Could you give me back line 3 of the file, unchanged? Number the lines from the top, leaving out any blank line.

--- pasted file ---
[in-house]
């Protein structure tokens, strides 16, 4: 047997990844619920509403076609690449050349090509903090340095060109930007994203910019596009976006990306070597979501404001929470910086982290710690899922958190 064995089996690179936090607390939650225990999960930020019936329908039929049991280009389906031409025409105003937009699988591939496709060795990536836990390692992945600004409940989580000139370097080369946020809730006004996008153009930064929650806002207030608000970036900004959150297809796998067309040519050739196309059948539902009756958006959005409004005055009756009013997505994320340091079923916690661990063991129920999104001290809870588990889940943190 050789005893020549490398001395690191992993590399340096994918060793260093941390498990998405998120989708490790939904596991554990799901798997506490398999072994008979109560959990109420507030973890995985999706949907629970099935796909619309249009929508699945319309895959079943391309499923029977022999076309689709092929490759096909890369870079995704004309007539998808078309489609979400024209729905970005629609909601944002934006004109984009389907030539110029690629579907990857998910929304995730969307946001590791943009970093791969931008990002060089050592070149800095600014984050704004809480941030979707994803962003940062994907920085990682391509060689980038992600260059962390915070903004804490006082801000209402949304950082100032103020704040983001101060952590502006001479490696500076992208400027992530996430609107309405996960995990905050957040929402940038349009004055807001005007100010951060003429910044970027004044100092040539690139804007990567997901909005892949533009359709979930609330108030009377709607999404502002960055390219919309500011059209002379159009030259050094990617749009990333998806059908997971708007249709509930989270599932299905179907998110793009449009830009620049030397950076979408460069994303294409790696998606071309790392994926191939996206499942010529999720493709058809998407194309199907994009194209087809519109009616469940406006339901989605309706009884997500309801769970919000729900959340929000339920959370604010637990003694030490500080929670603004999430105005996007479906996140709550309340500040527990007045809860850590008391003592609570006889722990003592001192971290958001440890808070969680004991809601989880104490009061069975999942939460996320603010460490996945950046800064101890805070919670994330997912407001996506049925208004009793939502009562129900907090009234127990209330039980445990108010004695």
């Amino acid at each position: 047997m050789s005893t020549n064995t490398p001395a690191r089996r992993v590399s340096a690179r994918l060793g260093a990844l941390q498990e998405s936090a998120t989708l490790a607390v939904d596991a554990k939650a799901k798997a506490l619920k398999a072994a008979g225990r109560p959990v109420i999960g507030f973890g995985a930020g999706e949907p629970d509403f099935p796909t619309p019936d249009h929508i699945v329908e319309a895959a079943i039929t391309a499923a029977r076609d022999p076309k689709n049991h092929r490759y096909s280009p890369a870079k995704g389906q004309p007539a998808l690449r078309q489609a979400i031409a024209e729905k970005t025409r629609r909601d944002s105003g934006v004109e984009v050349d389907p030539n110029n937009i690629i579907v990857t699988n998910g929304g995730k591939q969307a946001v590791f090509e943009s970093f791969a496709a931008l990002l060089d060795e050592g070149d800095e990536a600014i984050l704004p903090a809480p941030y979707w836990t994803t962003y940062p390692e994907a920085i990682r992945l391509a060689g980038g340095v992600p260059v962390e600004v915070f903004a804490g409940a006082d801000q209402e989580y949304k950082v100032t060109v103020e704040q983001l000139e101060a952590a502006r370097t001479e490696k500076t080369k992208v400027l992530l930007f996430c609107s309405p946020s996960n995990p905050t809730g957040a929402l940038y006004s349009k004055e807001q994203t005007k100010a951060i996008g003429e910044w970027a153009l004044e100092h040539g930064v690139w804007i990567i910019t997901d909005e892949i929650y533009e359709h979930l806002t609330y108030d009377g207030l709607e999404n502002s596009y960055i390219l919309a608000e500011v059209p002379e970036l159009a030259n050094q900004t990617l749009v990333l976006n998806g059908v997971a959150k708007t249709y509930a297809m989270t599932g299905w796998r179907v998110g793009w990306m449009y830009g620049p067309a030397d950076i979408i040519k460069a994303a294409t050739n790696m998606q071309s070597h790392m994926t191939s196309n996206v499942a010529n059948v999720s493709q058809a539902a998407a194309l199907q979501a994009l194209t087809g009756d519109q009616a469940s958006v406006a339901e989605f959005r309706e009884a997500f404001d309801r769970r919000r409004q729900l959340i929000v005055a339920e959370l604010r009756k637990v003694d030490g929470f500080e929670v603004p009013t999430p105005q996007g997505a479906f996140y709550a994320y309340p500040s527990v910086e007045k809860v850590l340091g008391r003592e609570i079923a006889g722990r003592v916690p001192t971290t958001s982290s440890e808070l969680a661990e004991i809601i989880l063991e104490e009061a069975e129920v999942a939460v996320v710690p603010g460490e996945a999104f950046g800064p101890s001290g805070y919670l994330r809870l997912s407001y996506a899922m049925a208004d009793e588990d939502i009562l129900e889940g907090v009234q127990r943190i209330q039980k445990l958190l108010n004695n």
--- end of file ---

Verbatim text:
């Amino acid at each position: 047997m050789s005893t020549n064995t490398p001395a690191r089996r992993v590399s340096a690179r994918l060793g260093a990844l941390q498990e998405s936090a998120t989708l490790a607390v939904d596991a554990k939650a799901k798997a506490l619920k398999a072994a008979g225990r109560p959990v109420i999960g507030f973890g995985a930020g999706e949907p629970d509403f099935p796909t619309p019936d249009h929508i699945v329908e319309a895959a079943i039929t391309a499923a029977r076609d022999p076309k689709n049991h092929r490759y096909s280009p890369a870079k995704g389906q004309p007539a998808l690449r078309q489609a979400i031409a024209e729905k970005t025409r629609r909601d944002s105003g934006v004109e984009v050349d389907p030539n110029n937009i690629i579907v990857t699988n998910g929304g995730k591939q969307a946001v590791f090509e943009s970093f791969a496709a931008l990002l060089d060795e050592g070149d800095e990536a600014i984050l704004p903090a809480p941030y979707w836990t994803t962003y940062p390692e994907a920085i990682r992945l391509a060689g980038g340095v992600p260059v962390e600004v915070f903004a804490g409940a006082d801000q209402e989580y949304k950082v100032t060109v103020e704040q983001l000139e101060a952590a502006r370097t001479e490696k500076t080369k992208v400027l992530l930007f996430c609107s309405p946020s996960n995990p905050t809730g957040a929402l940038y006004s349009k004055e807001q994203t005007k100010a951060i996008g003429e910044w970027a153009l004044e100092h040539g930064v690139w804007i990567i910019t997901d909005e892949i929650y533009e359709h979930l806002t609330y108030d009377g207030l709607e999404n502002s596009y960055i390219l919309a608000e500011v059209p002379e970036l159009a030259n050094q900004t990617l749009v990333l976006n998806g059908v997971a959150k708007t249709y509930a297809m989270t599932g299905w796998r179907v998110g793009w990306m449009y830009g620049p067309a030397d950076i979408i040519k460069a994303a294409t050739n790696m998606q071309s070597h790392m994926t191939s196309n996206v499942a010529n059948v999720s493709q058809a539902a998407a194309l199907q979501a994009l194209t087809g009756d519109q009616a469940s958006v406006a339901e989605f959005r309706e009884a997500f404001d309801r769970r919000r409004q729900l959340i929000v005055a339920e959370l604010r009756k637990v003694d030490g929470f500080e929670v603004p009013t999430p105005q996007g997505a479906f996140y709550a994320y309340p500040s527990v910086e007045k809860v850590l340091g008391r003592e609570i079923a006889g722990r003592v916690p001192t971290t958001s982290s440890e808070l969680a661990e004991i809601i989880l063991e104490e009061a069975e129920v999942a939460v996320v710690p603010g460490e996945a999104f950046g800064p101890s001290g805070y919670l994330r809870l997912s407001y996506a899922m049925a208004d009793e588990d939502i009562l129900e889940g907090v009234q127990r943190i209330q039980k445990l958190l108010n004695n």